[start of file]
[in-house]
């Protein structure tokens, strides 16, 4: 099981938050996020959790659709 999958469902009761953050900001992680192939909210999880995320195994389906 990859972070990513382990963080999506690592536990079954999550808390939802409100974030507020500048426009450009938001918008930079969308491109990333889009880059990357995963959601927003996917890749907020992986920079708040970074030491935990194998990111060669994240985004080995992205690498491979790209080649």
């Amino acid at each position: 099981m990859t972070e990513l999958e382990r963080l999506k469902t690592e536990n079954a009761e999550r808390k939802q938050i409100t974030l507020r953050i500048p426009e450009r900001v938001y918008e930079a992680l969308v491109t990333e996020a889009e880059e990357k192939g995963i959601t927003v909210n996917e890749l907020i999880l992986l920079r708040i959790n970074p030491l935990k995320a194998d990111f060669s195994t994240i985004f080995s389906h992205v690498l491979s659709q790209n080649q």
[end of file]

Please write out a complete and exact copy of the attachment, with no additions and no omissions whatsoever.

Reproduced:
[in-house]
């Protein structure tokens, strides 16, 4: 099981938050996020959790659709 999958469902009761953050900001992680192939909210999880995320195994389906 990859972070990513382990963080999506690592536990079954999550808390939802409100974030507020500048426009450009938001918008930079969308491109990333889009880059990357995963959601927003996917890749907020992986920079708040970074030491935990194998990111060669994240985004080995992205690498491979790209080649």
């Amino acid at each position: 099981m990859t972070e990513l999958e382990r963080l999506k469902t690592e536990n079954a009761e999550r808390k939802q938050i409100t974030l507020r953050i500048p426009e450009r900001v938001y918008e930079a992680l969308v491109t990333e996020a889009e880059e990357k192939g995963i959601t927003v909210n996917e890749l907020i999880l992986l920079r708040i959790n970074p030491l935990k995320a194998d990111f060669s195994t994240i985004f080995s389906h992205v690498l491979s659709q790209n080649q």